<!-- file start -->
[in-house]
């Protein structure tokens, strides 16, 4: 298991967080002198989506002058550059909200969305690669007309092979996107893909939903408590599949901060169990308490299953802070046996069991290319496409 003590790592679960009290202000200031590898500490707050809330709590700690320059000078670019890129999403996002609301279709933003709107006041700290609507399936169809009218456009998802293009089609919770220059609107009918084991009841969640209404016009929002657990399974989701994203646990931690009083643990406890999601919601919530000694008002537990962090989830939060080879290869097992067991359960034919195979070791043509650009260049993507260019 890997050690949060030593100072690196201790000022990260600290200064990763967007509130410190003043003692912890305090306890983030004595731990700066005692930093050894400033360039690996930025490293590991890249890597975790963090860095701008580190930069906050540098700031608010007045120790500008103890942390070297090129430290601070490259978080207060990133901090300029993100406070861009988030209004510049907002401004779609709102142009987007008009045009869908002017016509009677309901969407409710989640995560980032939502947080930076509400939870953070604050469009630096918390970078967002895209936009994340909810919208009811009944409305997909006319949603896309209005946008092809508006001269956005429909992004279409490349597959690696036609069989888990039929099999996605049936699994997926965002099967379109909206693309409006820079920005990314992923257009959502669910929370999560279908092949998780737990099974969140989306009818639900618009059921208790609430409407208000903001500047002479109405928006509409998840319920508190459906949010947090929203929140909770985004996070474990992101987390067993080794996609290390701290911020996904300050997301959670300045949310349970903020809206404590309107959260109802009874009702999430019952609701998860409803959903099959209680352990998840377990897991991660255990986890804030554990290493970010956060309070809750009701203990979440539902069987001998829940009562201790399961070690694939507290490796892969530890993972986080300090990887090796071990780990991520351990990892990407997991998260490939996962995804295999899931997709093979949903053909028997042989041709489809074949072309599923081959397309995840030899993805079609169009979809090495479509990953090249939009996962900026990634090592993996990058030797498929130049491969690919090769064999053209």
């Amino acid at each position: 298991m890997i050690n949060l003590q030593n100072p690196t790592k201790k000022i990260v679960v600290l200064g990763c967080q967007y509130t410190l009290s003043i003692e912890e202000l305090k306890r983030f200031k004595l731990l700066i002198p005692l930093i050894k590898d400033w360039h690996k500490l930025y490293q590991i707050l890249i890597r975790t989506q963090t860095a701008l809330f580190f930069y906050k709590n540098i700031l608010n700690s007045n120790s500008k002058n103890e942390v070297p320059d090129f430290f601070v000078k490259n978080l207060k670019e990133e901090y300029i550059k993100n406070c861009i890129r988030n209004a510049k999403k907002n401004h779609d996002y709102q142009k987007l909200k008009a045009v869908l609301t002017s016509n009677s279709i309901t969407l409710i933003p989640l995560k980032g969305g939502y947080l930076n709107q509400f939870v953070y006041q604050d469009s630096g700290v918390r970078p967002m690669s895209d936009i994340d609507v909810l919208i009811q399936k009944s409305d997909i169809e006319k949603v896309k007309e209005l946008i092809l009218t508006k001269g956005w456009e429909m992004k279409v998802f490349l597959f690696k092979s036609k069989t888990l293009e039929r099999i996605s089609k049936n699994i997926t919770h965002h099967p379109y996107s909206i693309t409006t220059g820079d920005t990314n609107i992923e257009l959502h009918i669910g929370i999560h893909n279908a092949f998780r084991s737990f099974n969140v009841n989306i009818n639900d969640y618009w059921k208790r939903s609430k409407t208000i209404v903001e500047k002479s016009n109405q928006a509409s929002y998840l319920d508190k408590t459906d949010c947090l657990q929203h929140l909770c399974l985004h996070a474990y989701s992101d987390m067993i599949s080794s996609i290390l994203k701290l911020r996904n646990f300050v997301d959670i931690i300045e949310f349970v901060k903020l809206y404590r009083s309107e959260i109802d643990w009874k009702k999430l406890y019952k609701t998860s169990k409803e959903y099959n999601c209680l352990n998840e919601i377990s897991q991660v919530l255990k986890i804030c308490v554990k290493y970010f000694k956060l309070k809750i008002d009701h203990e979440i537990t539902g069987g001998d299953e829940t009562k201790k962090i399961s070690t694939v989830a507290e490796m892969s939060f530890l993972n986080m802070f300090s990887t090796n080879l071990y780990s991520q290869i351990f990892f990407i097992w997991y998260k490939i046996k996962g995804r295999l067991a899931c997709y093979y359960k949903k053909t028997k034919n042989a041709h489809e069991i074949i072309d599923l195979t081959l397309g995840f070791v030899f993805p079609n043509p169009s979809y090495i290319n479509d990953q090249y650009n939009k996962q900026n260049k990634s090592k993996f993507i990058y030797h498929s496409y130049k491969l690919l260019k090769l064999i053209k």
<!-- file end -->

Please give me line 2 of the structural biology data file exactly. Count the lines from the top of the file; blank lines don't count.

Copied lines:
């Protein structure tokens, strides 16, 4: 298991967080002198989506002058550059909200969305690669007309092979996107893909939903408590599949901060169990308490299953802070046996069991290319496409 003590790592679960009290202000200031590898500490707050809330709590700690320059000078670019890129999403996002609301279709933003709107006041700290609507399936169809009218456009998802293009089609919770220059609107009918084991009841969640209404016009929002657990399974989701994203646990931690009083643990406890999601919601919530000694008002537990962090989830939060080879290869097992067991359960034919195979070791043509650009260049993507260019 890997050690949060030593100072690196201790000022990260600290200064990763967007509130410190003043003692912890305090306890983030004595731990700066005692930093050894400033360039690996930025490293590991890249890597975790963090860095701008580190930069906050540098700031608010007045120790500008103890942390070297090129430290601070490259978080207060990133901090300029993100406070861009988030209004510049907002401004779609709102142009987007008009045009869908002017016509009677309901969407409710989640995560980032939502947080930076509400939870953070604050469009630096918390970078967002895209936009994340909810919208009811009944409305997909006319949603896309209005946008092809508006001269956005429909992004279409490349597959690696036609069989888990039929099999996605049936699994997926965002099967379109909206693309409006820079920005990314992923257009959502669910929370999560279908092949998780737990099974969140989306009818639900618009059921208790609430409407208000903001500047002479109405928006509409998840319920508190459906949010947090929203929140909770985004996070474990992101987390067993080794996609290390701290911020996904300050997301959670300045949310349970903020809206404590309107959260109802009874009702999430019952609701998860409803959903099959209680352990998840377990897991991660255990986890804030554990290493970010956060309070809750009701203990979440539902069987001998829940009562201790399961070690694939507290490796892969530890993972986080300090990887090796071990780990991520351990990892990407997991998260490939996962995804295999899931997709093979949903053909028997042989041709489809074949072309599923081959397309995840030899993805079609169009979809090495479509990953090249939009996962900026990634090592993996990058030797498929130049491969690919090769064999053209």